by Bob Beranek
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I want to thank my readers for sending me issues involving safe installations. The newest one came from my friend, James Tremayne of Professional Glass in Seattle, Wash. His email mentioned a glass adhesion failure he witnessed.

This is the second time I have seen Volvo glass with bonding issues. The first was with pre-primed parts coming from Volvo dealerships. The difference here is that this was not the familiar paint delamination that we have seen on numerous makes and models of vehicles.

The problem Jim experienced was an adhesive failure to the glass surface. The vehicles involved were the 2010 Volvo S40 and a 2009 Volvo C30. These cars both take the FW2523 and the replacement glass in both cases were OE parts. Jim reported that one of these Volvos came to him with a leak complaint, and the other as a replacement, but both displayed the same condition. It seems that the failure is showing itself on the top of the glass only and not on the sides or bottom.

Bob104302015

Bob204302015

I did some research on Volvo leak problems, and found a large number of complaints concerning wet floors after a rain. Most of the suspected causes were the sunroof drains, but I also noticed many reports that fixing the sunroof didn’t work and the cars still leaked. Of those I reviewed, only one suggested the windshield seal as the culprit.

I called my expert at Saint Gobain, the OE supplier of the glass, and learned that Saint Gobain does not prep the glass in any way before it is shipped to Volvo. Any pre-priming or glass preparation is done by Volvo at their distribution and assembly plants.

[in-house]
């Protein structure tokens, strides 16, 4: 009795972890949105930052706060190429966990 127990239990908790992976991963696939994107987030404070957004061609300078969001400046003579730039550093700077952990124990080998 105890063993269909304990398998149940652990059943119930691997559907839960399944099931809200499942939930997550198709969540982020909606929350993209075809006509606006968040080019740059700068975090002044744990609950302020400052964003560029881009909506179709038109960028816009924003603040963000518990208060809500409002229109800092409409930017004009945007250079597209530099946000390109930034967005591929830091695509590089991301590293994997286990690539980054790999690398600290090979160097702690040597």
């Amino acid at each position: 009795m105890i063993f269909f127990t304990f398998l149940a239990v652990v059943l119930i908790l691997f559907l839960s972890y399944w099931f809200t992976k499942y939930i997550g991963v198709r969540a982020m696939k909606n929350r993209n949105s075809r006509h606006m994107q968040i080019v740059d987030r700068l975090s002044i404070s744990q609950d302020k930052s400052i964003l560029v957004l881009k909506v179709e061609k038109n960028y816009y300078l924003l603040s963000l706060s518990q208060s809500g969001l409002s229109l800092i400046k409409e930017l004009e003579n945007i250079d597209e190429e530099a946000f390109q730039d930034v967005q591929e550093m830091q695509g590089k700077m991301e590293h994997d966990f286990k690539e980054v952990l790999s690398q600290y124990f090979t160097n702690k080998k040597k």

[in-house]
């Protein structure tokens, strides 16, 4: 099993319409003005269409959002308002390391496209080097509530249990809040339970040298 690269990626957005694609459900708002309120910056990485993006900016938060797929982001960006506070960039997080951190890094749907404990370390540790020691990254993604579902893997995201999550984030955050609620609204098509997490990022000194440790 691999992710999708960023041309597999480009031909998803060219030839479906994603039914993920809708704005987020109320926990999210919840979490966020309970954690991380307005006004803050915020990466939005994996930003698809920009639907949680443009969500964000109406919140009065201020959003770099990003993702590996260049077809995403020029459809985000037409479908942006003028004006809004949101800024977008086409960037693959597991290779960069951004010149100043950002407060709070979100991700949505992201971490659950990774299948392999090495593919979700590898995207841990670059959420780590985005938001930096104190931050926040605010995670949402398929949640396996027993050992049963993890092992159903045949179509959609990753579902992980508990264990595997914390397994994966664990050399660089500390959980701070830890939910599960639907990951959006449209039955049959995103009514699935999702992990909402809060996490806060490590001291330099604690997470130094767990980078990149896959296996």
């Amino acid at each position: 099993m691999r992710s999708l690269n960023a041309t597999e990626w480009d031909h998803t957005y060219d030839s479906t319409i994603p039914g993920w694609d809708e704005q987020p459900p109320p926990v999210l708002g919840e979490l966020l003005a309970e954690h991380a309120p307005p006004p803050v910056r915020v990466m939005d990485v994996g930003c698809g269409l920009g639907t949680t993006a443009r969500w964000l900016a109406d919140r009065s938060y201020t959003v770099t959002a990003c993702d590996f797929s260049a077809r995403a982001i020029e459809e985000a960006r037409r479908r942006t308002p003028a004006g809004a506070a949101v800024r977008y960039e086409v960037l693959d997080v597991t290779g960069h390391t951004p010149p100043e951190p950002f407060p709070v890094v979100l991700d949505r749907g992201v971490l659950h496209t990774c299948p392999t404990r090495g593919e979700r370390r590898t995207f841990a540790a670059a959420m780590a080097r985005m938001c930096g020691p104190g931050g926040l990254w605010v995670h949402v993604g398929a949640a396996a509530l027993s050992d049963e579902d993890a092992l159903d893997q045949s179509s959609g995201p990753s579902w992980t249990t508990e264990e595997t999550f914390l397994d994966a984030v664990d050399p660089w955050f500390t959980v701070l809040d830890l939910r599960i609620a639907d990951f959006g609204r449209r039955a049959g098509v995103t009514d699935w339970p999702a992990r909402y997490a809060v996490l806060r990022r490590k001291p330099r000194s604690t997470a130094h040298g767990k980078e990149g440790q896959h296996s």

Currently, we do not know the reason for this failure. The problem could be incorrect preparation, manufacturing defect, installation problems or adhesive defect. We also don’t know if this is widespread or just in a particular area. However, we do know that this is incorrect and if you have a customer that complains of a leak on their Volvo it is best to inform them of the issue and suggest replacing the windshield.

Knowing of this problem, this is what I would do if a customer brought me their Volvo with a windshield leak:

  1. I would push up from the inside of the vehicle and see if the glass is loose from the adhesive;
  2. If that does not show a failure in the bond, I would then use a leak detector to determine the location of the leak; and
  3. If a leak detector is not available, I would water test and determine the location of the leak that way. If it is coming from the top seal and the glass is OE, I would suggest replacement instead of a reseal.

Once the diagnosis is made, it would make sense to replace the windshield with a brand of glass that is not the OEM. If the OEM part has a built-in defect, which we do not know at this time, all we would be doing is replicating the problem. I would then proceed with the installation making sure that I follow my adhesive manufacturer’s instructions for the removal of non-traditional contaminants.

What seems ironic to me is that Volvo is famous for vehicle safety and demanding the use of their products for the sake of performance and to preserve the safety of their automobiles. Yet, at least some of the products they supply appear to be inadequate to that end. If anyone reading this post has some insight on this issue, please contact me at bob@autoglassconsultants.com.